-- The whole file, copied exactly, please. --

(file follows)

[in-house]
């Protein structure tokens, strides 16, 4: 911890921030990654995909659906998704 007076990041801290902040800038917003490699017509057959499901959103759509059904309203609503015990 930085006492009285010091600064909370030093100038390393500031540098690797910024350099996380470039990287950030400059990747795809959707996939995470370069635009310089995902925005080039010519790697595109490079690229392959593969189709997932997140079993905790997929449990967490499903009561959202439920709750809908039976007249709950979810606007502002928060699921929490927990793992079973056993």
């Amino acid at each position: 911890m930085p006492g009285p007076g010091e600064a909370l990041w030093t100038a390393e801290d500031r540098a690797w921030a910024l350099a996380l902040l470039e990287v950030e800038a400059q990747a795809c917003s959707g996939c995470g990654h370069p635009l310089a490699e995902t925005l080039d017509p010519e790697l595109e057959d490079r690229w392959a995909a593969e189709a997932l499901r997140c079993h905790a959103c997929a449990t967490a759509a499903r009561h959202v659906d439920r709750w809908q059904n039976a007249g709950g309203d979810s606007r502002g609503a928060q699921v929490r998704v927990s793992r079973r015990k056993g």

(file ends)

[in-house]
């Protein structure tokens, strides 16, 4: 911890921030990654995909659906998704 007076990041801290902040800038917003490699017509057959499901959103759509059904309203609503015990 930085006492009285010091600064909370030093100038390393500031540098690797910024350099996380470039990287950030400059990747795809959707996939995470370069635009310089995902925005080039010519790697595109490079690229392959593969189709997932997140079993905790997929449990967490499903009561959202439920709750809908039976007249709950979810606007502002928060699921929490927990793992079973056993």
């Amino acid at each position: 911890m930085p006492g009285p007076g010091e600064a909370l990041w030093t100038a390393e801290d500031r540098a690797w921030a910024l350099a996380l902040l470039e990287v950030e800038a400059q990747a795809c917003s959707g996939c995470g990654h370069p635009l310089a490699e995902t925005l080039d017509p010519e790697l595109e057959d490079r690229w392959a995909a593969e189709a997932l499901r997140c079993h905790a959103c997929a449990t967490a759509a499903r009561h959202v659906d439920r709750w809908q059904n039976a007249g709950g309203d979810s606007r502002g609503a928060q699921v929490r998704v927990s793992r079973r015990k056993g």